The design on the lower wall facing the steps coming up to the building entrance from the direction of the Fine Arts building would be covered with an Idaho mountain scene, with blue, cloud-speckled skies above. In the sky portion of the mosaic would be the quote, “True wisdom lies in gathering the precious things out of each day that goes by.”, a reminder for us to enjoy the beauty of our surroundings. The gathering theme would be continued in quotes at either of the entrances to the circle. At one entrance would be a quote by the Roman poet, Propertius, “Great is the road I climb, but the garland offered by the easier effort is not worth the gathering.”, and at the other entrance would be the quote, “Education is only the ladder to gather the fruits of the tree of knowledge, not the fruit itself.”

I also wanted to express the diversity of the students gathered on the ISU campus. Sixty-four different countries are represented within the halls of our school, so to express the global “coming together” of people from all over the world, I chose an image of the Earth for the center of the circlular space. In the field around the Earth would be hands of different sizes and colors to represent the different peoples. The top of the wall created by the backs of the benches would not be a straight level line, but would gently undulate, with a solid-colored top to border the design, and rounded tiles to shed rain and snow. The seats of the benches would be angled slightly downward toward the front, so water would not pool on the seats, and the seats themselves would be tiled in smooth, off-white tiles, with various mosaic motifs covering the backrests, similar to the benches in Park G├╝ell in Barcelona.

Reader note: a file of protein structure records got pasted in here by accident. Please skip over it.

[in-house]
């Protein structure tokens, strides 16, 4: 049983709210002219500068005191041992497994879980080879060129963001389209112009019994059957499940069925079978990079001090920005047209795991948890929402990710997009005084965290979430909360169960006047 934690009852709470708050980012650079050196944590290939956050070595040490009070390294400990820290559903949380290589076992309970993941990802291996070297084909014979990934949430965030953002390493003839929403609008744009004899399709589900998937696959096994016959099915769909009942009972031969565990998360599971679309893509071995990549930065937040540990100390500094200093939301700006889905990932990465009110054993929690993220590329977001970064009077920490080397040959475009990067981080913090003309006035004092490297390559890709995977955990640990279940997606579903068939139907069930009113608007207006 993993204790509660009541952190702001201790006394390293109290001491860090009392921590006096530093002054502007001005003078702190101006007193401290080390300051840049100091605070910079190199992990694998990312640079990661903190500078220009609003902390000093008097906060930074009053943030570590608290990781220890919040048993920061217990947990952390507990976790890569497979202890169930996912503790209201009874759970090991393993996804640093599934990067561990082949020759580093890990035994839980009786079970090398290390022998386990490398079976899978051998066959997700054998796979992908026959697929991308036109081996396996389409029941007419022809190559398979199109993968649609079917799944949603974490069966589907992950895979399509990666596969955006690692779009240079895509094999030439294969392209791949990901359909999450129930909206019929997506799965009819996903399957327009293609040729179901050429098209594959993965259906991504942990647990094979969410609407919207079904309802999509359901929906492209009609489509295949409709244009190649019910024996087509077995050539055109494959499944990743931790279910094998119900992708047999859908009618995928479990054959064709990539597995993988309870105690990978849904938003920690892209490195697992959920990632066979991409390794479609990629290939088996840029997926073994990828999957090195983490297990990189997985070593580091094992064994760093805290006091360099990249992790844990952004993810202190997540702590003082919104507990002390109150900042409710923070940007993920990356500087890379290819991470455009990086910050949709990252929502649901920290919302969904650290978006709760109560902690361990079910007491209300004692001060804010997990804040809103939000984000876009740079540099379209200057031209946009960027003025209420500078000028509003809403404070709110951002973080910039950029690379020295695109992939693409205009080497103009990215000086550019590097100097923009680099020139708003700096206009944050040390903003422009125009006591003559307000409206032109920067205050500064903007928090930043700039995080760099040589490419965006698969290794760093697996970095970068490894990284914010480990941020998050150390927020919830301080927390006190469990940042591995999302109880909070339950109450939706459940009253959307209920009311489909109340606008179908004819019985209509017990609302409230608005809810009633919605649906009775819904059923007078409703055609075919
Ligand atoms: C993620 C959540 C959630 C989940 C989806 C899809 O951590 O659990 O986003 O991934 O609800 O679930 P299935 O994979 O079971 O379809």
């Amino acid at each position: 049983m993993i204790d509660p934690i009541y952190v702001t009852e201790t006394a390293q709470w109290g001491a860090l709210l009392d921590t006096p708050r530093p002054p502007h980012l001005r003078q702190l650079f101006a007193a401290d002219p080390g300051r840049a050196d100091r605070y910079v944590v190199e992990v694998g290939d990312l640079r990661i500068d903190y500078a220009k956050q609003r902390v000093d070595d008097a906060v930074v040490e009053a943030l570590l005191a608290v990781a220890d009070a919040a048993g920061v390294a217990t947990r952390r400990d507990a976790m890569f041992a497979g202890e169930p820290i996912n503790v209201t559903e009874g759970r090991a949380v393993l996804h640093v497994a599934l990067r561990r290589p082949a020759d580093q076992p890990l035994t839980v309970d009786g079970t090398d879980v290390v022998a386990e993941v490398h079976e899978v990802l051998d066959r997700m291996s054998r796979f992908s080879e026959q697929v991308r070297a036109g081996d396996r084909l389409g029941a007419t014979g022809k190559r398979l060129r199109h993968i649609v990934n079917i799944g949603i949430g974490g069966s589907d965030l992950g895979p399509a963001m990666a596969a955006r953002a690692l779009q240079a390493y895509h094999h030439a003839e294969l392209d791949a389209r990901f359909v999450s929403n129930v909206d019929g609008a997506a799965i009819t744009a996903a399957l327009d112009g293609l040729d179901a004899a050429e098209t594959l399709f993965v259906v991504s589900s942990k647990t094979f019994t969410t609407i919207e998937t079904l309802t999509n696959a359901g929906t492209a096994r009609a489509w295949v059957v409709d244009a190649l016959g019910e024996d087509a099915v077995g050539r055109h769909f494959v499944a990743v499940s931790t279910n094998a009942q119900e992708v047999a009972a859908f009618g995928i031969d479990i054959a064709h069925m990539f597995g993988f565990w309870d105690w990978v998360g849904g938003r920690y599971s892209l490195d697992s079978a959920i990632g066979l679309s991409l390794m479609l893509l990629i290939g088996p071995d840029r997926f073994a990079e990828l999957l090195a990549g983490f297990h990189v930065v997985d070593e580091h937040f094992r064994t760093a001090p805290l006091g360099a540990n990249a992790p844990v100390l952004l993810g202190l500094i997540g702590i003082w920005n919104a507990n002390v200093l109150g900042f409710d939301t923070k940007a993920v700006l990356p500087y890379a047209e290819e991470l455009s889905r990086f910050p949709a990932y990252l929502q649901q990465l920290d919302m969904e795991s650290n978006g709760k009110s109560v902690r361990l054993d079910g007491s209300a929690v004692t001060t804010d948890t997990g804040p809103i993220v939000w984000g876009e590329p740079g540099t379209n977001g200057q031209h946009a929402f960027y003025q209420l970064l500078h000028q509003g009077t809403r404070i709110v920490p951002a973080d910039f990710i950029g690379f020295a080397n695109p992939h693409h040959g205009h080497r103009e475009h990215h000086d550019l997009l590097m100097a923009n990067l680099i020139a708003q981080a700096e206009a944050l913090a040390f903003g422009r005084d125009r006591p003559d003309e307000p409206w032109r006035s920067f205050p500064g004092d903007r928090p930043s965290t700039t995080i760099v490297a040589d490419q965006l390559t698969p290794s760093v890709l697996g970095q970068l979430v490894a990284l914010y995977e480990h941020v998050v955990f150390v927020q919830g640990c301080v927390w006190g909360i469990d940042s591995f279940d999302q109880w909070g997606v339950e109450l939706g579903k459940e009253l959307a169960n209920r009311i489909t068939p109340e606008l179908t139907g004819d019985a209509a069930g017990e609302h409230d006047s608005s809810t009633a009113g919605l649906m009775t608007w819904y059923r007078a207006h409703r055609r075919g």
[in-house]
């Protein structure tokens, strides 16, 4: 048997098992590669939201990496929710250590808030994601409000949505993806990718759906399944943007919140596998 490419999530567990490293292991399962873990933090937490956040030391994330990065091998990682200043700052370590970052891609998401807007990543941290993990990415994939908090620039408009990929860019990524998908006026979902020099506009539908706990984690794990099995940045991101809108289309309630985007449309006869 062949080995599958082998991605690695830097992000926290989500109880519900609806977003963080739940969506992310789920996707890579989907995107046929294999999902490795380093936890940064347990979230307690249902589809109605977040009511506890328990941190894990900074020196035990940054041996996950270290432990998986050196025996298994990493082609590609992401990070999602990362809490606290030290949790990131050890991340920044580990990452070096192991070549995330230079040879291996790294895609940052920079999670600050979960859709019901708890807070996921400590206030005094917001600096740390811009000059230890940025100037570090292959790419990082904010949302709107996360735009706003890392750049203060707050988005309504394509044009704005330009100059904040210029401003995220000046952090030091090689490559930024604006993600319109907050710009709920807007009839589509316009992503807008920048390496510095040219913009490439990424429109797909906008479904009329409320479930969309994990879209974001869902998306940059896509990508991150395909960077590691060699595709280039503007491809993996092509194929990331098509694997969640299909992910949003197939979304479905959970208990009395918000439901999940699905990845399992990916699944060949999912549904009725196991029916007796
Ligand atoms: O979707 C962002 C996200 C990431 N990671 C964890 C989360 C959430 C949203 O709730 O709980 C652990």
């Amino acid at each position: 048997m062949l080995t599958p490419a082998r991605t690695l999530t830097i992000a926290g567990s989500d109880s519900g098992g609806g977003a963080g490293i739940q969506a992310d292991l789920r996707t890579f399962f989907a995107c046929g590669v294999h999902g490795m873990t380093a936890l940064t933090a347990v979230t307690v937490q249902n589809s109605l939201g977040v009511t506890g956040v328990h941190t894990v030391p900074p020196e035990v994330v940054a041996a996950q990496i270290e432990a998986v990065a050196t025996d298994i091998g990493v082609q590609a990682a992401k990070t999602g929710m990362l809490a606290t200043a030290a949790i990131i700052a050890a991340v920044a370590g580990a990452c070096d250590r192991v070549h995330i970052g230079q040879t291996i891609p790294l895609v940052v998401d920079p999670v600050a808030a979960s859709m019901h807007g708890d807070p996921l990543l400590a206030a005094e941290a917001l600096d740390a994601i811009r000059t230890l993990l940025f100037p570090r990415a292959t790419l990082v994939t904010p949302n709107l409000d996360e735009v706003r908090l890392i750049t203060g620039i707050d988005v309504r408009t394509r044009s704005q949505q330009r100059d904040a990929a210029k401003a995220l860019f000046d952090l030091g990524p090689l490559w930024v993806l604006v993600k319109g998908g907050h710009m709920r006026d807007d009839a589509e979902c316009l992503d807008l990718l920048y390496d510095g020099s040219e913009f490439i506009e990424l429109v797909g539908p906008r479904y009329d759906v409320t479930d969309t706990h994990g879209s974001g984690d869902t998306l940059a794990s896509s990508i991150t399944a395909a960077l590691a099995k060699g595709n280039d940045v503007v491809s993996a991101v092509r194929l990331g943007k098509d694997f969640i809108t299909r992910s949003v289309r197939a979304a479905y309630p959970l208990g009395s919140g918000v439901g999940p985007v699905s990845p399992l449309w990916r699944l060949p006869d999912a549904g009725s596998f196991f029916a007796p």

Because of the huge fluctuations in temperature in the Idaho climate, and the need to be able to withstand harsh weather conditions, high-fire clay would have to be used for the tesserae of the mosaics, and a heavy duty sealant would need to cover the whole to keep moisture out of the grout, in order to avoid expansion and contraction, which would damage the work in the long run. Though I would do the actual work of laying the mosiac, with a hand-selected team of helpers, I would include the student population at large by having students make tracings of their hands for the hand tiles which would surround the Earth in the center of the design, and would have the tracings made into tiles by ceramics students.

Unlike much of the art scattered around the campus, this gathering space would be a work which invites the viewer to touch and interact with it. The mosaic design would welcome minute exploration, and offer the viewer a unique perspective by being able to sit within the work itself. It would be a space where people would want to linger, instead of one to rush through as quickly as possible.

Though this project was only imaginary, it opened my eyes to a bigger view of my art and what I could do. My jewelry making is very small in comparison to the scale of this project, and it was fun and challenging for me to step out of my tiny comfort zone of creativity, and to imagine things in a bigger scope. It is good to think outside the jewelry box now and then.

Thanks for joining me, and letting me share my creative process with you!

Until next time, best regards,